“We started the rotation that we have now in 2005 when we moved the show up into August,” Morgan says. “It used to be later in September and we moved it almost a month earlier and went to the rotation of just two sites and then having permanent sites.” The show runs three days, closing on Thursday.
Iowa’s corn and soybean crops, on average, are ahead of their normal stages of growth. The USDA’s latest crop conditions report (issued today/Monday) states above normal rainfall last week left Iowa farmers with just over four days that were suitable for field work. Record flooding occurred in portions of northeast Iowa as more than eight inches of rain fell in a 24 hour period in a few locations.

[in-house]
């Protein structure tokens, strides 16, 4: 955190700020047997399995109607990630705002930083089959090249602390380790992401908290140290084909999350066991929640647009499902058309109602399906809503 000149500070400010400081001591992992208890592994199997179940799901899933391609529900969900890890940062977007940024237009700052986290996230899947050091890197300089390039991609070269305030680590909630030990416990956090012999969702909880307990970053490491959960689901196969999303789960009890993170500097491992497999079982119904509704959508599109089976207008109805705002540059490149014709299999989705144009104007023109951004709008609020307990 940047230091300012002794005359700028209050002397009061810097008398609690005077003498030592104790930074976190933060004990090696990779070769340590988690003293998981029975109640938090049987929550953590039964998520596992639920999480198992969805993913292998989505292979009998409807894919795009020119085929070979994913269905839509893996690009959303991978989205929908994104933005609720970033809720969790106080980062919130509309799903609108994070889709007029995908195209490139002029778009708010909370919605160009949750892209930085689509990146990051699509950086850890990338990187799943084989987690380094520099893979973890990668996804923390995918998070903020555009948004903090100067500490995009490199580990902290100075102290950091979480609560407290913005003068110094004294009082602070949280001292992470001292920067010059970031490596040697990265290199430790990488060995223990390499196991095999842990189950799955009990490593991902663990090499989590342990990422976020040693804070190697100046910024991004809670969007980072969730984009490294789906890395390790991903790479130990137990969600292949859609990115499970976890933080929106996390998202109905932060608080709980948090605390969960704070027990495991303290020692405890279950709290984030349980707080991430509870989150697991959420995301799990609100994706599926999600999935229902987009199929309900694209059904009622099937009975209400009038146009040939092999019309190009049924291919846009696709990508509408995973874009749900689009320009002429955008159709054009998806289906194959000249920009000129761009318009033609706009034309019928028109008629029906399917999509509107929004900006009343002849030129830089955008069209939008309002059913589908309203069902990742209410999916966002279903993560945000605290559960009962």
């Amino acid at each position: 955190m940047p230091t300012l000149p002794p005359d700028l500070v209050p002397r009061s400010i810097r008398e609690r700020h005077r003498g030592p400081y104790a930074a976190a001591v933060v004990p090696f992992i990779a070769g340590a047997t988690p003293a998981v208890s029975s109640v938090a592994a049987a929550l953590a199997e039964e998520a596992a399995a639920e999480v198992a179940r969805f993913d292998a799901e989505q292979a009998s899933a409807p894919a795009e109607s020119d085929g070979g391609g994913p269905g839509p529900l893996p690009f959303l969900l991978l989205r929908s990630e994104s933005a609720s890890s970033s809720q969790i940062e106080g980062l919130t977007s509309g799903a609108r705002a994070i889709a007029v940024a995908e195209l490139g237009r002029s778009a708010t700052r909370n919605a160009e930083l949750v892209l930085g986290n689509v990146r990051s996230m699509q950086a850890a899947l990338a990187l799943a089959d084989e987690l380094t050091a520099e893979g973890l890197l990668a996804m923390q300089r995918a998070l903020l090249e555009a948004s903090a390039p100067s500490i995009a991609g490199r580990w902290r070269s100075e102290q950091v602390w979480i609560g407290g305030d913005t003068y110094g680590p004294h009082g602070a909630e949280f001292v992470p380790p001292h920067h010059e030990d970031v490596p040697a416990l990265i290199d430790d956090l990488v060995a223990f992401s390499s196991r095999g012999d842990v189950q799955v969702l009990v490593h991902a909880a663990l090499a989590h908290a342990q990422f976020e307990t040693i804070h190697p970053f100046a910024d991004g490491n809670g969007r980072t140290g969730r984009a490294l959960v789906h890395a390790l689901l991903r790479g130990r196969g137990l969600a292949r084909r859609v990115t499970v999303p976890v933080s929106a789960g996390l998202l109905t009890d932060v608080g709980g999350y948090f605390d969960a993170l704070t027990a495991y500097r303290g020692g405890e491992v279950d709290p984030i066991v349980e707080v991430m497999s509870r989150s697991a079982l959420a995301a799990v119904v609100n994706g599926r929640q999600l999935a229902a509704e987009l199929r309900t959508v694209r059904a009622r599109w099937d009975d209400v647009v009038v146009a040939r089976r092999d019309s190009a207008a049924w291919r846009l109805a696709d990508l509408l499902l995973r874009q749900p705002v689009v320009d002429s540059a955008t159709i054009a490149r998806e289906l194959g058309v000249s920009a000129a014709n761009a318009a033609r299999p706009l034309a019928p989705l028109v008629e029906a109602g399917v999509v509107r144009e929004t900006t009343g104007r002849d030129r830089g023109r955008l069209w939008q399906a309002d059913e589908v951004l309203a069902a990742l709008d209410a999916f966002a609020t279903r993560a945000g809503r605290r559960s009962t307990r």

The report places 83 percent of the state’s corn and 82 percent of soybeans in good to excellent condition. Ninety-four percent of the corn crop has reached the dough stage, which is eight days ahead of the five year average. Soybeans setting pods reached 96 percent, or about four days ahead of the five year average.
The report notes heavy rain and winds last week damaged some Iowa crops, while sudden death and white mold are causing problems in some soybean fields.